ICM 1:35 British Infantry 1914

Well, as I had hoped, the modelling world has enjoyed something of a minor explosion in World War One kits over the last couple of years and all I can say is it's about bloody time! For decades we have had rafts of WW2 kits but precious few other eras of history represented in the 1:35 or 1:32 scale. Yes, Historex of course does it's nice if rather pricey Napoleonic figures, Airfix used to have it's historical Collectors Series and ICM dipped its toe into the Franco-Prussian War with a couple of kits, but it has taken much longer to get anything more represented in hard plastic. Now, along come ICM again with a whole new series of figures, French, Austrian, German, Anzacs and British soldiers from World War One. Tamiya too I notice has introduced a few Great War kits, but my first plunge into this new set of figures has been with ICM's British Infantry 1914.

My choosing this kit has more than a little family history attached to it as my grandfather was a pre-WW1 regular and saw action throughout the war, starting with the mobile fighting near Armentieres where he was wounded and invalided back to Blighty before returning to the ranks six months later after things had settled down to static trench warfare. After that he saw service in all the picturesque spots, Hill 60, the Somme, 3rd Ypres, but wisely kept his head down, didn't do anything daft and got through the war without further incident for which I'm very grateful as I wouldn't be writing this now. So, as you might imagine I am pretty well versed in the Great War and am glad to have found a kit representing the professional British soldiers from that early phase of the fighting.

When I first opened the box I was surprised to find that rather than a small set of pieces to make the four figures depicted in the box art that there is a mass of extra parts that can be used to turn the soldiers into troops from later in the war. There are a set of Brodie steel helmets (introduced in 1916) and numerous other weapons and tools that really only came to be used in the pell-mell fighting of trench warfare. Soldiers of the 1914 BEF travelled fairly light in comparison with stiff topped soft caps and a minimum of equipment and as it is these I want to represent the remaining bits will got into my spares box for future use.
Oodles of spares, always nice for future projects.
As can be seen from the pictures,  so far I've taken the figures to a semi built state and have left the guns for later. The figures have gone together extremely well with very little filling needed. One thing I have noticed (something I was very wary of when I plumped for an ICM kit) is that the quality of the plastic has improved. Anyone who has read my earlier post about the ICM Prussian Line Infantry will have noted my problems with thin pieces breaking, but the plastic on this kit seems more robust without sacrificing any of the detail. Someone somewhere has obviously taken note and improved the plastic mix. Nicely done, whoever you are.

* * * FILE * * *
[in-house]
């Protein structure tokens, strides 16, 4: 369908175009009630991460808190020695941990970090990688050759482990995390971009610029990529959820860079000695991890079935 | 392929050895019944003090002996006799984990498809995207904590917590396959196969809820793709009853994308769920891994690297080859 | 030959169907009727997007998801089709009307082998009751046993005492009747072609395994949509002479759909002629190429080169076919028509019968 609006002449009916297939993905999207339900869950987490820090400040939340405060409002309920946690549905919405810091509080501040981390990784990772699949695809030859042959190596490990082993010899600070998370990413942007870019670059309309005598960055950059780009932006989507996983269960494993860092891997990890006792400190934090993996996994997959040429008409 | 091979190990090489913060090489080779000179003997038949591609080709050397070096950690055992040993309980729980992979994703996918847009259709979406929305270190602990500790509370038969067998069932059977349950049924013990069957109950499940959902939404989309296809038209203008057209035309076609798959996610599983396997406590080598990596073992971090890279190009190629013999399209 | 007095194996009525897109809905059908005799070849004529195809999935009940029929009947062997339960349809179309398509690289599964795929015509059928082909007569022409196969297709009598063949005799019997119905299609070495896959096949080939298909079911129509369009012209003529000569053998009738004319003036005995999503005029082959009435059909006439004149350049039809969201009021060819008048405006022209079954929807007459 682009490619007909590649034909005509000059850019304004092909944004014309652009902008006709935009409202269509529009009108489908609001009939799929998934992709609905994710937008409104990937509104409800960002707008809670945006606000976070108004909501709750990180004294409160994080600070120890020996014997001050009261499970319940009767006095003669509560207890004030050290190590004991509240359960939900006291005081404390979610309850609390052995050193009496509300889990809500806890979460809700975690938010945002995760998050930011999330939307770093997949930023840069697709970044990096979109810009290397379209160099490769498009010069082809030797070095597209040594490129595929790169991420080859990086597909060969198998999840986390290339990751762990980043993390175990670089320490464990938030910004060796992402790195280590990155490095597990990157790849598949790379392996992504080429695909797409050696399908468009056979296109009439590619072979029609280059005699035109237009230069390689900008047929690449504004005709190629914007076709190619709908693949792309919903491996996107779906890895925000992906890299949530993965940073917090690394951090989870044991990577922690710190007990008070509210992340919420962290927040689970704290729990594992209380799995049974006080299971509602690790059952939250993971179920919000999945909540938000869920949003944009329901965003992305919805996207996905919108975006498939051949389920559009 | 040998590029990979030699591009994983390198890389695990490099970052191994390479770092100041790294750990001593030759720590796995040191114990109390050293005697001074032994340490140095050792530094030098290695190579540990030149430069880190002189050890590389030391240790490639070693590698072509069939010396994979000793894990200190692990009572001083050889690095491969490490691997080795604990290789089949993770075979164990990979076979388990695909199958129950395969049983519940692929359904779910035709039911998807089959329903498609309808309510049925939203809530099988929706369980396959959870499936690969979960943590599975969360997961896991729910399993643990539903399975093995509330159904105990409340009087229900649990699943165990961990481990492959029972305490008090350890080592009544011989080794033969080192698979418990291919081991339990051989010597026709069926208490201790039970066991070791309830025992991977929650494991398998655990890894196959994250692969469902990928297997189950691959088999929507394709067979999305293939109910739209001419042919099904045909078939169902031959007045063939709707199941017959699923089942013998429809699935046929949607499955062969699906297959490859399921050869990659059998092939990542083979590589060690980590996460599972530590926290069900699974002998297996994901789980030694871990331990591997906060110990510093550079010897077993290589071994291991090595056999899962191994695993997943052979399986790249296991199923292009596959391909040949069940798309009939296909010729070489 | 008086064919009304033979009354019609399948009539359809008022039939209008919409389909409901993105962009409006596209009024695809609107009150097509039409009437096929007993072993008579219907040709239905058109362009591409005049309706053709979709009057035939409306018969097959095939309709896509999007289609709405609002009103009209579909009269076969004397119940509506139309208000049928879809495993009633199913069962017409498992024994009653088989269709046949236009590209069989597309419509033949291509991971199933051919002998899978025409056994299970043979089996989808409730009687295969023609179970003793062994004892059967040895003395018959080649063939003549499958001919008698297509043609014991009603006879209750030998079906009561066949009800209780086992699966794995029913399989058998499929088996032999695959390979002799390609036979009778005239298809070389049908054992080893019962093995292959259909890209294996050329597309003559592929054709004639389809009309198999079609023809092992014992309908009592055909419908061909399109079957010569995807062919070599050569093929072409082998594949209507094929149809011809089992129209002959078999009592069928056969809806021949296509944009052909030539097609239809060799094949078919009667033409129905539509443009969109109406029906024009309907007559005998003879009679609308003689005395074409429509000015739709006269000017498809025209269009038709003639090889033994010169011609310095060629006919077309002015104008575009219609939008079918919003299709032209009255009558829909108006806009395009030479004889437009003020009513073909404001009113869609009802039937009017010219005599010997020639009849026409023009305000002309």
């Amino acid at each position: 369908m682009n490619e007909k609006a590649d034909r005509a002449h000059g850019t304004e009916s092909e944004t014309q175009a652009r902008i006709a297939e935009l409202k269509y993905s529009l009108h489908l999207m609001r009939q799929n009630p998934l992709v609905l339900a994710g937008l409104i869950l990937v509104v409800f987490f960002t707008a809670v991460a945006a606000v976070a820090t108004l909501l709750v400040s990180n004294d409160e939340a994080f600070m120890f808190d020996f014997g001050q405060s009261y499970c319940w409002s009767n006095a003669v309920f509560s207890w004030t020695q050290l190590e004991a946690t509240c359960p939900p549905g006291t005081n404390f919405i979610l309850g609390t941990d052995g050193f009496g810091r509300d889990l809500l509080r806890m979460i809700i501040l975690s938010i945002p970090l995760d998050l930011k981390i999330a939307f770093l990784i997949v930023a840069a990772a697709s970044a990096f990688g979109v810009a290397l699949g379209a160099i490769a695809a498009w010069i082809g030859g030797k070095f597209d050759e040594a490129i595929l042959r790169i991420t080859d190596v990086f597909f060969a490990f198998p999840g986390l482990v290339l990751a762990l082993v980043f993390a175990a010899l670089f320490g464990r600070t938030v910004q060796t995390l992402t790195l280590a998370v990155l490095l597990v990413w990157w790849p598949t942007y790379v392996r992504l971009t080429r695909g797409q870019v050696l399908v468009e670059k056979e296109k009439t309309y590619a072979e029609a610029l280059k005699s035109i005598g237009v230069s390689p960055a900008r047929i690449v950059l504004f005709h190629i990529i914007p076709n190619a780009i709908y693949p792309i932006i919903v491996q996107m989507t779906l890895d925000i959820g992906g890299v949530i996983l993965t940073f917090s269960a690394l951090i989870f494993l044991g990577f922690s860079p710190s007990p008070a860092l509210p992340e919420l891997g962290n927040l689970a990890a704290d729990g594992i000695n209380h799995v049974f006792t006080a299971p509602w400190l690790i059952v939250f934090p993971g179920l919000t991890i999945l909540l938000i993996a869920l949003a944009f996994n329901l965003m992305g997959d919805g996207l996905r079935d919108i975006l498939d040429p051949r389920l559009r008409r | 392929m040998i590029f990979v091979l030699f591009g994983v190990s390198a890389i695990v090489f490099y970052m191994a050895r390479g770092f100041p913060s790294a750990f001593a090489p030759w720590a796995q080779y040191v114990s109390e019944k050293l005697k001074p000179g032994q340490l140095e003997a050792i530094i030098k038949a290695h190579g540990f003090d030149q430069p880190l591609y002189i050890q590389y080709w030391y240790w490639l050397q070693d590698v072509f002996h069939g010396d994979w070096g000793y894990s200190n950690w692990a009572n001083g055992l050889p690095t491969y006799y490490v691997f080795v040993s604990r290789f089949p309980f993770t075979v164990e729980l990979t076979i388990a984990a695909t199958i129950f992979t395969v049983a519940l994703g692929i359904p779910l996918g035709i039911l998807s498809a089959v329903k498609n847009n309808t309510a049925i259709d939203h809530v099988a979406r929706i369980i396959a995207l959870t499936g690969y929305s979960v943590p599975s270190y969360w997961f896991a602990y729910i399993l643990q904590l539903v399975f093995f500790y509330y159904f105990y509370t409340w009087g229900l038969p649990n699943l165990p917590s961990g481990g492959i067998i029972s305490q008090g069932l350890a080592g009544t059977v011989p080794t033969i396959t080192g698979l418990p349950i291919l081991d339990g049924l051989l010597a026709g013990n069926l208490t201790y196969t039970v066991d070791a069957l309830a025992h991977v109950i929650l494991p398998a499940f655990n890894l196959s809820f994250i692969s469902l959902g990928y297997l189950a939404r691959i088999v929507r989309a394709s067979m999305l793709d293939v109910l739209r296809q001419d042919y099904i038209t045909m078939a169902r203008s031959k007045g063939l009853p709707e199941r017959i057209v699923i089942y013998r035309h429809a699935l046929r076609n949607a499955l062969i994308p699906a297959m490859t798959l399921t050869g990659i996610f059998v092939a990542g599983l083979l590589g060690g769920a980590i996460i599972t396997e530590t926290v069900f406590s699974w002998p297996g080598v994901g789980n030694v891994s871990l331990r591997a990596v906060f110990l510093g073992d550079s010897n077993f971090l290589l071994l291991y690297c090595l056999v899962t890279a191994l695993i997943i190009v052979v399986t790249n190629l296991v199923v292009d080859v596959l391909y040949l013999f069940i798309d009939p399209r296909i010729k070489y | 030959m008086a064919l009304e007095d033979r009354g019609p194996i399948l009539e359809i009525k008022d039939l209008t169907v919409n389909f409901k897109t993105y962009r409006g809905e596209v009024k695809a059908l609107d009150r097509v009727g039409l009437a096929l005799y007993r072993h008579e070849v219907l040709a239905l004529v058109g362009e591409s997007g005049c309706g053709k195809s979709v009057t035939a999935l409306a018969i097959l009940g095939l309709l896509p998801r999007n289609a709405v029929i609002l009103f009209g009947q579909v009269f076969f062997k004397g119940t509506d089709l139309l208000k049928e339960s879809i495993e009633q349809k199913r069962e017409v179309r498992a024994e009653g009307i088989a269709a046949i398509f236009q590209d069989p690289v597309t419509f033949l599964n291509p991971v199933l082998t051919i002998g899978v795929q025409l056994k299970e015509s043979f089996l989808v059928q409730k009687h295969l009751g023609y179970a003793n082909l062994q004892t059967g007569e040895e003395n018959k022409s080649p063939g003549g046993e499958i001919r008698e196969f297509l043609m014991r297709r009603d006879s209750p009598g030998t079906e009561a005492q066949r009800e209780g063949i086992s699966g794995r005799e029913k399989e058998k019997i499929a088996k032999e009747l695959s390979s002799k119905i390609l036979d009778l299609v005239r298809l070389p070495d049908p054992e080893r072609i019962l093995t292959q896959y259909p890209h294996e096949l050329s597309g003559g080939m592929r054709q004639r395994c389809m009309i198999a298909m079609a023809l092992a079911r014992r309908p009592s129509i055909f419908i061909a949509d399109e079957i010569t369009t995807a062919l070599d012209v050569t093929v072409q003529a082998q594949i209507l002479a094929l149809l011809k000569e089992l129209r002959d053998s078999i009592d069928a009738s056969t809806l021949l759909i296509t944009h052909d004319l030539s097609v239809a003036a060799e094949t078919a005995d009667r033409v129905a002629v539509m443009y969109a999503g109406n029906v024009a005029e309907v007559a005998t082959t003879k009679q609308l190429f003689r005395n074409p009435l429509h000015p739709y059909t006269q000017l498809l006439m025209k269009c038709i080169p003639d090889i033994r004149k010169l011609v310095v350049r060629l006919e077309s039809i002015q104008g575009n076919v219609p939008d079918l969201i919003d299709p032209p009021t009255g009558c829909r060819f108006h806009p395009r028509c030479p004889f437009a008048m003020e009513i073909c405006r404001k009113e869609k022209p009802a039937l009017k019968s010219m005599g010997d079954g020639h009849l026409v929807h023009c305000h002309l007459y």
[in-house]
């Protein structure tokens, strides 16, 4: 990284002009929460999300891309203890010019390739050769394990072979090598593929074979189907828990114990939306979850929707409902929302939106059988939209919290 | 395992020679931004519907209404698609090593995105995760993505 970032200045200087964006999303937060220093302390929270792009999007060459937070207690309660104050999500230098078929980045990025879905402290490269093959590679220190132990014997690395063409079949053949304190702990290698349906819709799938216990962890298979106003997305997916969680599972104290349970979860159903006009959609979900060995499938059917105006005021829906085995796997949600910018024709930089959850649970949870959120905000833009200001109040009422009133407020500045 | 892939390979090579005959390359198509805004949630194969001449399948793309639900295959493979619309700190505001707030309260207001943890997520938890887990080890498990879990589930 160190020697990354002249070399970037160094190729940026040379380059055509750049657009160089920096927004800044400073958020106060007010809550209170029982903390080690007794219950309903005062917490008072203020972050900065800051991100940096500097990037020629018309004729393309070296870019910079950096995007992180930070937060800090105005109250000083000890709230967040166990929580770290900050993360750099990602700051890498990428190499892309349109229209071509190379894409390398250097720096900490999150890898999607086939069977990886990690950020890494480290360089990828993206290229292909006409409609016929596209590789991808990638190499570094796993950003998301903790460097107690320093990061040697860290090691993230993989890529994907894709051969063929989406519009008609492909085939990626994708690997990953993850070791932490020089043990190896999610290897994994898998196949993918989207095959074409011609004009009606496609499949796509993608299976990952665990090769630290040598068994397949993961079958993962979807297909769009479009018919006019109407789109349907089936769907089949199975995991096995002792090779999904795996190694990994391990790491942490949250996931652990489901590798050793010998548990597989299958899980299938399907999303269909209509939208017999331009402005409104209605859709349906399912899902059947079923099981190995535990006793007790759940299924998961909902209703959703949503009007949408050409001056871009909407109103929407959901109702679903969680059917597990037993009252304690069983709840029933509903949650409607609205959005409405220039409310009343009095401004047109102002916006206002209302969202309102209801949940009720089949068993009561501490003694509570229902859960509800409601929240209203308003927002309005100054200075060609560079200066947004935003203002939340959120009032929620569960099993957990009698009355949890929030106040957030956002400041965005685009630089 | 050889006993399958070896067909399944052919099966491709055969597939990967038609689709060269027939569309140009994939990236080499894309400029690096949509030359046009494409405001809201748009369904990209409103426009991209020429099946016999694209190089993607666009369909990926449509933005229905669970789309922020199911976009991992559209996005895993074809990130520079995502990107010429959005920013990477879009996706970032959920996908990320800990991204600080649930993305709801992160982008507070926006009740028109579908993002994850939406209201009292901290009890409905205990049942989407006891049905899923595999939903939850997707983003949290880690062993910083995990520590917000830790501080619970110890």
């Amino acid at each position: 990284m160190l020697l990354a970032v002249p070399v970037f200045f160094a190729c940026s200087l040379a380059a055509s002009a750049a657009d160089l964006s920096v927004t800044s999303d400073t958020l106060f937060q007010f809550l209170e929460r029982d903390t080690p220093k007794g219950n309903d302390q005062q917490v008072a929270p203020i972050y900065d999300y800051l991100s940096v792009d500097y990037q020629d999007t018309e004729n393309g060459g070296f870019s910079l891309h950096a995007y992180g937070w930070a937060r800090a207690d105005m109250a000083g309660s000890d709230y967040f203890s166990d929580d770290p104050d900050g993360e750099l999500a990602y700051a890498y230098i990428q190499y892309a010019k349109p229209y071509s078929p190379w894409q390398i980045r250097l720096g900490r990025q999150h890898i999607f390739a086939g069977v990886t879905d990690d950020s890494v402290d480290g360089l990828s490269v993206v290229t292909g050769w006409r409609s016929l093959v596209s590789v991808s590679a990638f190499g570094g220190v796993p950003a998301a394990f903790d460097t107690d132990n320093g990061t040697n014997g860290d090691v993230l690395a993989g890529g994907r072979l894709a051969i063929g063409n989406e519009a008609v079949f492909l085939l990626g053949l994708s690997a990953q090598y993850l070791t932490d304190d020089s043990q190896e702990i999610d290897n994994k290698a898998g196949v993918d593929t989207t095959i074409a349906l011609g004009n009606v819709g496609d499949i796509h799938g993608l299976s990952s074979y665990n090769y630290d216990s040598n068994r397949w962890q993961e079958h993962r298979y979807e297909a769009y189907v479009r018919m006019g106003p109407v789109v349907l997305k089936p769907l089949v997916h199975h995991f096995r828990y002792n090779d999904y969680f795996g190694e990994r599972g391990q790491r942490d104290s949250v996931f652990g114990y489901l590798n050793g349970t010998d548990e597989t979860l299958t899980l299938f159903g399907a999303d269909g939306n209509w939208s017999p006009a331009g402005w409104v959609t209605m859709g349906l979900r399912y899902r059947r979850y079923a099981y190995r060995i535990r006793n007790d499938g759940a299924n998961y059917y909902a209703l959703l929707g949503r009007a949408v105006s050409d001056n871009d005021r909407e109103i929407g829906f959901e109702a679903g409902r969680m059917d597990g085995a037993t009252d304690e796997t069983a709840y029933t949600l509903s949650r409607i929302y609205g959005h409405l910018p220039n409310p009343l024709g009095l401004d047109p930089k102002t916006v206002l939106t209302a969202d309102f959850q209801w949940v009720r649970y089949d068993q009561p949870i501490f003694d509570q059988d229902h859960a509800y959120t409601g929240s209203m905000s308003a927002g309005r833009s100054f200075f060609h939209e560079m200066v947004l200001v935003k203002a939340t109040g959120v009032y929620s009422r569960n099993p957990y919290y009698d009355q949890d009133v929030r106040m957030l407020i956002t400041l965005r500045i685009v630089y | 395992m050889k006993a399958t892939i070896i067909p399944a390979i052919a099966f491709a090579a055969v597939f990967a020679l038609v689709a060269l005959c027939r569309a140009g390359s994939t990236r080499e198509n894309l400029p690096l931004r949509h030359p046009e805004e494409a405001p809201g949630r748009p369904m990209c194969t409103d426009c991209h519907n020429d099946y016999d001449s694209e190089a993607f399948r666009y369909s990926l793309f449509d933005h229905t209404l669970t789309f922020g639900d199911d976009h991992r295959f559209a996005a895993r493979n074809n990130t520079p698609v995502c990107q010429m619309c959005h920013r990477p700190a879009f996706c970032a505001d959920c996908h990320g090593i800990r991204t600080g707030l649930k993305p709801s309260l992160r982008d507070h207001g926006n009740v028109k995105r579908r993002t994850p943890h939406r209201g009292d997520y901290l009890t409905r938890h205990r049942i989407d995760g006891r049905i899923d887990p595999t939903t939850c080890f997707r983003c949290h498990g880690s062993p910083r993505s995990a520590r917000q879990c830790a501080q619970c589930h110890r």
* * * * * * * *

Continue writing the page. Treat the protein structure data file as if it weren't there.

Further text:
No, it's not just foreshortening, he's got a big head!

Any little niggles? Just minor ones so far. The first soldier I built has a big head, just marginally bigger than the others and he looks a little odd, but lets face facts we aren't all classically proportioned adonises, so I'll let him have a big head, I can live with it. Then there is the officer. A good model in a good pose, but he is represented as an officer later in the war wearing his pips on his epaulettes whereas officers in 1914 wore their rank insignia on their cuffs as a series of worsted bands and badges set around a scalloped cuff flaps. These were later replaced with the epaulette rank as the older style meant that the Germans could easily spot officers and pick them off from a distance. I have noted that the Tamiya WW1 British Infantry kit shows an officer with the cuff insignia leading troops from later in the war. Perhaps ICM and Tamiya could do a swap? Just a thought. Anyhow, the problem is only a minor one and I have been able to manufacture cuff detail with some thin strips of paper and a little shaped plastic card. I've made him a captain, he looks like a captain.
The corrected cuff details